• rate this
    +5

    Comment number 1281.

    Liars, all of them, in ALL parties, sharing a common mantra:
    * Don't worry about promises you won't be around to deliver
    * Delay any decision that might matter, but maybe embarrassing
    * Ignore the statistics that don't support your argument
    * promise the earth to target voters
    * Pander to the "it's offensive to be successful" mentality
    * JUST PLAN FOR YOUR NEXT JOB, WHEN OUSTED FROM GOVERNMENT.

  • rate this
    +3

    Comment number 1280.

    4 years we have been in recession,how long have we got to go ?
    go after big business tax evaders

  • rate this
    +7

    Comment number 1279.

    What was the statement? 'The rich pay more in tax'
    Shows just how much the minority earn then, while the majority scrape by to pay the least!

    Dave & George will never really fully understand the basics will they, especially when they appear to tar all with the same brush. Different views, different worlds - entirely.

  • rate this
    +3

    Comment number 1278.

    CB should only be paid for two children, most people do not want or have large families and if benefits were capped at 2 the money saved could then go back into the welfare pot, providing assistance for youngsters coming out of care, giving them a real start in lfe. A decent place to live, education at degree level, just think of the chances the young parentless could have.

  • rate this
    0

    Comment number 1277.

    1249.harry-south
    "and return to back street abortions?"
    Harry, that is nonsense and you know it. Things have changed, contraception is freely available and there's the morning after pill free to those who need it. Even after that there is the availability of properly regulated termination. Back street abortions existed when all of this was not available, the world has moved on.

  • rate this
    -1

    Comment number 1276.

    "1043.therealist
    Why won't they address the issue of massive tax avoidance?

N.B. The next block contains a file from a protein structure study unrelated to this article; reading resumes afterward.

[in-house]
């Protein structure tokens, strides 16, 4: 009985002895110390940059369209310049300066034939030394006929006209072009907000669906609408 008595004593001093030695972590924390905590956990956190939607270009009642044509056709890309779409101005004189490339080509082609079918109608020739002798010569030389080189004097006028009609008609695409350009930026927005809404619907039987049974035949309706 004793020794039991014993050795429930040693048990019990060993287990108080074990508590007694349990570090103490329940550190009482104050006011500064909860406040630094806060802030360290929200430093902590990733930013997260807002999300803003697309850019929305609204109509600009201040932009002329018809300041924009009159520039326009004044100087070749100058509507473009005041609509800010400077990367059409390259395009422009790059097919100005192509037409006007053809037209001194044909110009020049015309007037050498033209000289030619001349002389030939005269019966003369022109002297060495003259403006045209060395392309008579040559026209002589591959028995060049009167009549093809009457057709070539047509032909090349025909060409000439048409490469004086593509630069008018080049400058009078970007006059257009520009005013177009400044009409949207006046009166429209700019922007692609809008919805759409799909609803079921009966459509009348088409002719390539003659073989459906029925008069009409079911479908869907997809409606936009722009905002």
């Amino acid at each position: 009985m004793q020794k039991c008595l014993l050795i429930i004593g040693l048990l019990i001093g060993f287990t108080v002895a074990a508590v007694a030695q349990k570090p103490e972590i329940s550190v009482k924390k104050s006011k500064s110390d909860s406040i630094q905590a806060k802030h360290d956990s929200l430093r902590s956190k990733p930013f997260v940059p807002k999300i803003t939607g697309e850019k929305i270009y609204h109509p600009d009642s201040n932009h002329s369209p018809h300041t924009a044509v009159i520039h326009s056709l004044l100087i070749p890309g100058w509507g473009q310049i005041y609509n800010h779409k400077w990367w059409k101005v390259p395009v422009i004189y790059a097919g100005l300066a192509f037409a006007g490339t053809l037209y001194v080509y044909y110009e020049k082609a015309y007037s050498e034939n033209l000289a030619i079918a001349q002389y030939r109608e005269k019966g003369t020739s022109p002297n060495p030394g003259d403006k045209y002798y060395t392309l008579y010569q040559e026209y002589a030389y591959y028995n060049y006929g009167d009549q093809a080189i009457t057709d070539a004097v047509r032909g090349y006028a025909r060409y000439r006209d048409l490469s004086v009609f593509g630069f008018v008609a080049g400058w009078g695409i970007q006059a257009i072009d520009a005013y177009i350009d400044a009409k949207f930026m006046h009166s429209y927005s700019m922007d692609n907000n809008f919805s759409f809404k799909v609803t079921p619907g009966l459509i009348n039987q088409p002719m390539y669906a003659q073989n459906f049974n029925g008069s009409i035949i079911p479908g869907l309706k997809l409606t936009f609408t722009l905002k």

The Chancellor that did this would be a national hero so don’t you think if it was easy someone would have done something by now?"

    Please try and keep up - big changes were made in the last budget to restrict reliefs which take effect in April 2013.

    And tax avoidance only costs c.£5bn pa according to HMRC

  • rate this
    +6

    Comment number 1275.

    We are all born as slaves.

    Some manage to buy their freedom.

    Then they forget that they were once slaves.

  • rate this
    +4

    Comment number 1274.

    As Paul Krugman stated:- It really is just like a medieval doctor bleeding his patient, observing that the patient is getting sicker, not better, and deciding that this calls for even more bleeding.
    And the truly awful thing is that Cameron and Osborne are so deeply identified with the austerity doctrine that they can’t change course without effectively destroying themselves politically.

  • rate this
    +6

    Comment number 1273.

    @1241
    I am at work and there are things called computers here. Now as long as I do my job, my boss lets me keep up to date with the news and use HYS
    What a stupid comment to make

  • rate this
    -2

    Comment number 1272.

    I don't see the sense in cutting housing benefit to the under 25s, since this age group is struggling the most even to get into their first job, surely it would make more sense to help them move away from areas of high unemployment to find work, than encouraging them to stay with parents in areas where there might not be any opportunities?

  • rate this
    +4

    Comment number 1271.

    "There will be taxes on rich people in the years ahead".
    When's that then George? When somebody else is chancellor, or when you & your rich mates have installed some loopholes, so's you & your rich mates can avoid paying them?

  • rate this
    +3

    Comment number 1270.

    1244. marrt
    "This is how I see the future panning out:

    There will be low murmers, that get louder. A window gets smashed. A policemans helmet gets knocked off.. All hell breaks loose while the tory rich with their sh** eating grins run for cover."

    [as Andrew Mitchell tries to go through the wrong gate again.]